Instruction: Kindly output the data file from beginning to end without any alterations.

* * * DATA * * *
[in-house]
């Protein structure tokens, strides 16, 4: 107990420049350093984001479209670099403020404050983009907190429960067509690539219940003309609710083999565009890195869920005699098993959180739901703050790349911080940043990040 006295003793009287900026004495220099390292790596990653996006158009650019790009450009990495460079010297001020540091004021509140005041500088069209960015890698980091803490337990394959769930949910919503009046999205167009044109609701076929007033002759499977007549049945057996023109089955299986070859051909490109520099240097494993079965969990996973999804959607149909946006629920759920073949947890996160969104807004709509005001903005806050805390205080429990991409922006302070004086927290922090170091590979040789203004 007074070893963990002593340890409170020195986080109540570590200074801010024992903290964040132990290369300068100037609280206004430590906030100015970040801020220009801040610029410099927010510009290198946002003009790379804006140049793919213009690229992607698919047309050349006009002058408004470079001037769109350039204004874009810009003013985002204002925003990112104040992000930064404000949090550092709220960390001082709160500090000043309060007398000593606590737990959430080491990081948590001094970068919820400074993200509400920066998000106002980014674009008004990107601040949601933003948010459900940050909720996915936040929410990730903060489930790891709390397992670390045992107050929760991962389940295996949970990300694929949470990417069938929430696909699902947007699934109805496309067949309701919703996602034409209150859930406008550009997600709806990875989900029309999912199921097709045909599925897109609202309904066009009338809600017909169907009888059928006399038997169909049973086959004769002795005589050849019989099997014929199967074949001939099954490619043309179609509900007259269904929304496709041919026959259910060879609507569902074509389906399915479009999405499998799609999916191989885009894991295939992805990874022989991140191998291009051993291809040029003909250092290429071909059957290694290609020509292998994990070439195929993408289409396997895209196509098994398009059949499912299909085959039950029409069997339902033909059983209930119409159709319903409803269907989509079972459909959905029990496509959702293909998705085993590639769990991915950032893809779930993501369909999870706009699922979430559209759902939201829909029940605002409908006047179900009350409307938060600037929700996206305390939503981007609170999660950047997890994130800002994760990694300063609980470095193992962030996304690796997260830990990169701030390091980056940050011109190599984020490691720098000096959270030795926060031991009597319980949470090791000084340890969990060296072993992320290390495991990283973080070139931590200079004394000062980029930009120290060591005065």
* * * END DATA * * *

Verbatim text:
[in-house]
């Protein structure tokens, strides 16, 4: 107990420049350093984001479209670099403020404050983009907190429960067509690539219940003309609710083999565009890195869920005699098993959180739901703050790349911080940043990040 006295003793009287900026004495220099390292790596990653996006158009650019790009450009990495460079010297001020540091004021509140005041500088069209960015890698980091803490337990394959769930949910919503009046999205167009044109609701076929007033002759499977007549049945057996023109089955299986070859051909490109520099240097494993079965969990996973999804959607149909946006629920759920073949947890996160969104807004709509005001903005806050805390205080429990991409922006302070004086927290922090170091590979040789203004 007074070893963990002593340890409170020195986080109540570590200074801010024992903290964040132990290369300068100037609280206004430590906030100015970040801020220009801040610029410099927010510009290198946002003009790379804006140049793919213009690229992607698919047309050349006009002058408004470079001037769109350039204004874009810009003013985002204002925003990112104040992000930064404000949090550092709220960390001082709160500090000043309060007398000593606590737990959430080491990081948590001094970068919820400074993200509400920066998000106002980014674009008004990107601040949601933003948010459900940050909720996915936040929410990730903060489930790891709390397992670390045992107050929760991962389940295996949970990300694929949470990417069938929430696909699902947007699934109805496309067949309701919703996602034409209150859930406008550009997600709806990875989900029309999912199921097709045909599925897109609202309904066009009338809600017909169907009888059928006399038997169909049973086959004769002795005589050849019989099997014929199967074949001939099954490619043309179609509900007259269904929304496709041919026959259910060879609507569902074509389906399915479009999405499998799609999916191989885009894991295939992805990874022989991140191998291009051993291809040029003909250092290429071909059957290694290609020509292998994990070439195929993408289409396997895209196509098994398009059949499912299909085959039950029409069997339902033909059983209930119409159709319903409803269907989509079972459909959905029990496509959702293909998705085993590639769990991915950032893809779930993501369909999870706009699922979430559209759902939201829909029940605002409908006047179900009350409307938060600037929700996206305390939503981007609170999660950047997890994130800002994760990694300063609980470095193992962030996304690796997260830990990169701030390091980056940050011109190599984020490691720098000096959270030795926060031991009597319980949470090791000084340890969990060296072993992320290390495991990283973080070139931590200079004394000062980029930009120290060591005065």